In 1926 El Lissitzky created an unconventional exhibition space in Dresden. His Room for Constructive Art connected the notion that space and the viewer are constitutive elements of an artwork and that the reception of art can be activated through the organization of space. The publication Demonstration Rooms, which cites one of the terms Lissitzky used for his spatial designs, was produced in the context of a project at Dresden’s Albertinum that presented new artworks by Céline Condorelli, Kapwani Kiwanga, Judy Radul, and Heimo Zobernig. Their installations explored the relationship between art, space, and viewer within the specific context of the architecture, design, and collection of the Albertinum. They drew upon Lissitzky’s core ideas and a spatial design by Piet Mondrian, which was created in 1926 for the Dresden residence of art collector Ida Bienert.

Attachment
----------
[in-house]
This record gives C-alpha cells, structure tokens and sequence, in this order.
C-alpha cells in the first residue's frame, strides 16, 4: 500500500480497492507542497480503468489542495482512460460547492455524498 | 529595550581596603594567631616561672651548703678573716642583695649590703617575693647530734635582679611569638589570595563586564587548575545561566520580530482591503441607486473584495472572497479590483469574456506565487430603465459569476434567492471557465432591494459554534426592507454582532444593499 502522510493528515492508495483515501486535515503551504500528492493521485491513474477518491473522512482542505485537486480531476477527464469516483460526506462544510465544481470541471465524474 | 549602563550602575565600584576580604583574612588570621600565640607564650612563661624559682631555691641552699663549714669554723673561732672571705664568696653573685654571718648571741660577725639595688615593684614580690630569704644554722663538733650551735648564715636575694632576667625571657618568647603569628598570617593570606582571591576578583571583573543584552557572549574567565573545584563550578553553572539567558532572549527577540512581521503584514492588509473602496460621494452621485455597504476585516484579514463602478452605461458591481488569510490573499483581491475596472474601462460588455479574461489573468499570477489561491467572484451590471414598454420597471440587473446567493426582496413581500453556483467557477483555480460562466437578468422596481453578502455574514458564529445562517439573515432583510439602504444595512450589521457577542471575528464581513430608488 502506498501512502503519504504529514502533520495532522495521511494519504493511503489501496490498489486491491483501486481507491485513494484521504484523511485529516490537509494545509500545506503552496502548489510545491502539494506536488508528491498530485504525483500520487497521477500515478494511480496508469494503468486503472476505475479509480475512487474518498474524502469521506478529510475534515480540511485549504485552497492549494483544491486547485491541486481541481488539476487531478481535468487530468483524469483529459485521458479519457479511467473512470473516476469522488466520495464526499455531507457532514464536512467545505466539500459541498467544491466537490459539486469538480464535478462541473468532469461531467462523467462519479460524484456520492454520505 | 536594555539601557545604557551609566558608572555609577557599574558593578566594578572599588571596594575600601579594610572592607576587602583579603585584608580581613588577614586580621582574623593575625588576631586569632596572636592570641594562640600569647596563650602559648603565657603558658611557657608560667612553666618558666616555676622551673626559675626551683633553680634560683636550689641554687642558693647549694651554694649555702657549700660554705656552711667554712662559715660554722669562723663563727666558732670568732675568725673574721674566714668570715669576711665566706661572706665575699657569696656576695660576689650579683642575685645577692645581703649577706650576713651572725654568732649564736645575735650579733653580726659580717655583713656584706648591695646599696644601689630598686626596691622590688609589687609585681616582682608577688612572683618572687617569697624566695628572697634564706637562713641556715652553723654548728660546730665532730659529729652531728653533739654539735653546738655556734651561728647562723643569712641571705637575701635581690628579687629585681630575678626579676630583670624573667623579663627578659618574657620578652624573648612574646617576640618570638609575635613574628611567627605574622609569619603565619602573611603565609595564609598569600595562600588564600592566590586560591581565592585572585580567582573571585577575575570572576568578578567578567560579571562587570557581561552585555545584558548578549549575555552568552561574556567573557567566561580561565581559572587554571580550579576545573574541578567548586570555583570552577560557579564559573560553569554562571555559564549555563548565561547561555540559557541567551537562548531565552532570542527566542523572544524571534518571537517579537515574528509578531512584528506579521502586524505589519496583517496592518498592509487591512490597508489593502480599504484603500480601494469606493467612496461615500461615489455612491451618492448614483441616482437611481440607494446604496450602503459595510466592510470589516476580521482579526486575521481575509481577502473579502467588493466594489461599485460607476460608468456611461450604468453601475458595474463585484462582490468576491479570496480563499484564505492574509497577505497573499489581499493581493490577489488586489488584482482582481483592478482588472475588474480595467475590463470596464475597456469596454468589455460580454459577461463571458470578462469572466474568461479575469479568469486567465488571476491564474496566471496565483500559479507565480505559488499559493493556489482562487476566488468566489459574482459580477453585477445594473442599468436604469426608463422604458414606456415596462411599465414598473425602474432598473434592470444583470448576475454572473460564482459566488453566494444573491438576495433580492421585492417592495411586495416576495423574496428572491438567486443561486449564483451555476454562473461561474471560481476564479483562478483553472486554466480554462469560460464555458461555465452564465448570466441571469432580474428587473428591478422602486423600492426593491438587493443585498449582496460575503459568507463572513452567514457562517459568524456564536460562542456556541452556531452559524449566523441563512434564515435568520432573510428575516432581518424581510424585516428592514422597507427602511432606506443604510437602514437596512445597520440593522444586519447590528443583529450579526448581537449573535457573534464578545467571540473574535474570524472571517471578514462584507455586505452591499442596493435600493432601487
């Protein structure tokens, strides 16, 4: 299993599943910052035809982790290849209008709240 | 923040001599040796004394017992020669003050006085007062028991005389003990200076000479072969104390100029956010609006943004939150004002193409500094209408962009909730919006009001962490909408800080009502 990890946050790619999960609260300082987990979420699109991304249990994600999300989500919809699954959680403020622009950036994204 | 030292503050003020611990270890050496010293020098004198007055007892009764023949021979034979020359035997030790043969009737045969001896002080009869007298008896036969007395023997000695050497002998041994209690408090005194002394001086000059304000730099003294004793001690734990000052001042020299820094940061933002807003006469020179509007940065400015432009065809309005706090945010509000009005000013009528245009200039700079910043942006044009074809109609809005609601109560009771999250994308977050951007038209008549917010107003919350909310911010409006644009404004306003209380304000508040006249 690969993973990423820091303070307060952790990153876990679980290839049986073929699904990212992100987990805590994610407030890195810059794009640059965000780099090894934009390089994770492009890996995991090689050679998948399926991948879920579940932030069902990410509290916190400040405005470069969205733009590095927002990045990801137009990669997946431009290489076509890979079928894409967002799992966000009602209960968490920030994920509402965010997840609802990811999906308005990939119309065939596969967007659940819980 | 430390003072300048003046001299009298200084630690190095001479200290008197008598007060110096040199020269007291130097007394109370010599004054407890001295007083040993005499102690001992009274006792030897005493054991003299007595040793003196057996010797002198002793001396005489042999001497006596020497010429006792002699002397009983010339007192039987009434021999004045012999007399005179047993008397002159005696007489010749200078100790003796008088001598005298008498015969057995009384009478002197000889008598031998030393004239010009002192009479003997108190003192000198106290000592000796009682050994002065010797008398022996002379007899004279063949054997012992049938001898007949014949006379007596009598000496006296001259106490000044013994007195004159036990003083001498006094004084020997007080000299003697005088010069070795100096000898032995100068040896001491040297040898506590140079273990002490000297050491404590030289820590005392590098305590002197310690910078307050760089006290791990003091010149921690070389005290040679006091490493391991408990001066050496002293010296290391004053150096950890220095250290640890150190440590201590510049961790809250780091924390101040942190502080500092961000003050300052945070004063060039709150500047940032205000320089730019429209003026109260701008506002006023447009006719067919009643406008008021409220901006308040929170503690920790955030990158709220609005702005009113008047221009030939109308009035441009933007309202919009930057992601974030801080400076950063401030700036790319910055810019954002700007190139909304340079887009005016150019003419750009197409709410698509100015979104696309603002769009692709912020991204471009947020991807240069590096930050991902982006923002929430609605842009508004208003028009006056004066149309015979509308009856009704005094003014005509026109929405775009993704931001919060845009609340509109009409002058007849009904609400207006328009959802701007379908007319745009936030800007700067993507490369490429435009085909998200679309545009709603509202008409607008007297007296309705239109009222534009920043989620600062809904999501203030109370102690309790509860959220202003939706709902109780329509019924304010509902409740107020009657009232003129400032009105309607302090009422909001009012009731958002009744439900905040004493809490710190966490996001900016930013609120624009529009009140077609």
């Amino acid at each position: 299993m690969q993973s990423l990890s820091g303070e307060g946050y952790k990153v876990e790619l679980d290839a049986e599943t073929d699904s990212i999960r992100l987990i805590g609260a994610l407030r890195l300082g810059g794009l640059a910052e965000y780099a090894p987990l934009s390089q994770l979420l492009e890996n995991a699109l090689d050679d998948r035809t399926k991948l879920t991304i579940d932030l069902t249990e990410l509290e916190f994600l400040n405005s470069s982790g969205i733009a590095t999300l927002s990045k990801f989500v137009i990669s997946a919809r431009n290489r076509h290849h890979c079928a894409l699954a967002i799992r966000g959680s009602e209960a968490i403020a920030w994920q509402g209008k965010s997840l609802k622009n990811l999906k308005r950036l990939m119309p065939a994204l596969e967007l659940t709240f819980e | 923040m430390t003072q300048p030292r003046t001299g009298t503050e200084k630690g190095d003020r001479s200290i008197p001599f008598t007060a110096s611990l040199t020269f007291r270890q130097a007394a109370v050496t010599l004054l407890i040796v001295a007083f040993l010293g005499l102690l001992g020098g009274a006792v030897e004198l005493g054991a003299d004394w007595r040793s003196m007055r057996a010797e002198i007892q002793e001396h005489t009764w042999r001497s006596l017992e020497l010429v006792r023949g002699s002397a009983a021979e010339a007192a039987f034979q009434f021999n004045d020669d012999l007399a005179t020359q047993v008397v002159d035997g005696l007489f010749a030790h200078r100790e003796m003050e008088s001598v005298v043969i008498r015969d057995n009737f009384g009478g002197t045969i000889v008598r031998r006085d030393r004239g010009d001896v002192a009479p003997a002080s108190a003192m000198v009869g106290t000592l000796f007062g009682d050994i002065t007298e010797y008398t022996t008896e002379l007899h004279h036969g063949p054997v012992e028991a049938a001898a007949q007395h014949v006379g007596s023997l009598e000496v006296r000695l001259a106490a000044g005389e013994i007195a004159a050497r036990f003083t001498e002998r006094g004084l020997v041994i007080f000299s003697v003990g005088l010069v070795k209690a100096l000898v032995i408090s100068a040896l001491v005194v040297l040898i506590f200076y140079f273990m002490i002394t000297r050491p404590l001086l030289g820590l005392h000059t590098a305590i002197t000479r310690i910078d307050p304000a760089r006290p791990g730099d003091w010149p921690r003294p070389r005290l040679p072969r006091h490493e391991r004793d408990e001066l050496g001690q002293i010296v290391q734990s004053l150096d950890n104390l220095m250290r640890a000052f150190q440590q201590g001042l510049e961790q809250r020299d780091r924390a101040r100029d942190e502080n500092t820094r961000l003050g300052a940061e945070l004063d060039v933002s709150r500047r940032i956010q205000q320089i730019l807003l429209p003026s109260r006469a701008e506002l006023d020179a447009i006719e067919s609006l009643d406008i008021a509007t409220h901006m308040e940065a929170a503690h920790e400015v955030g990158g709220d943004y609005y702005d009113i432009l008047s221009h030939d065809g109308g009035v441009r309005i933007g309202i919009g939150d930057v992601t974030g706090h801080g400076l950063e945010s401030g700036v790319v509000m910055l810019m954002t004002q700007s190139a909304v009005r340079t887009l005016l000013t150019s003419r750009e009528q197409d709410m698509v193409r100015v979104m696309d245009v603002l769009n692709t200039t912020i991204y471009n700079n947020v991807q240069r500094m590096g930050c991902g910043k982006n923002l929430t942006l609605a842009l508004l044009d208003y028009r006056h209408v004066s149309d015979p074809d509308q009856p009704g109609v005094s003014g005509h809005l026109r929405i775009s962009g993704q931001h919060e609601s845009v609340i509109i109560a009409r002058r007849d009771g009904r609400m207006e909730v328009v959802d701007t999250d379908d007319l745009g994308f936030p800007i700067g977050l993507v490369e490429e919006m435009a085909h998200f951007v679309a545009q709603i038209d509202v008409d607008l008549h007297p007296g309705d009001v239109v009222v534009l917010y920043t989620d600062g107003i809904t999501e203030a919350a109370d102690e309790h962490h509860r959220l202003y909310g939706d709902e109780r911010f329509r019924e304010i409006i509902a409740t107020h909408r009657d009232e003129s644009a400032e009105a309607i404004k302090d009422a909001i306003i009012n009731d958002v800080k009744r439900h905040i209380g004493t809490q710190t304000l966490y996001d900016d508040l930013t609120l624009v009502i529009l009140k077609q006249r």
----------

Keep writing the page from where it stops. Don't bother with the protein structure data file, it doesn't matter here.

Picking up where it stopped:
El Lissitzky (1890–1941), one of the most influential Russian constructivists, worked in painting, graphic design, architecture, typography, and photography.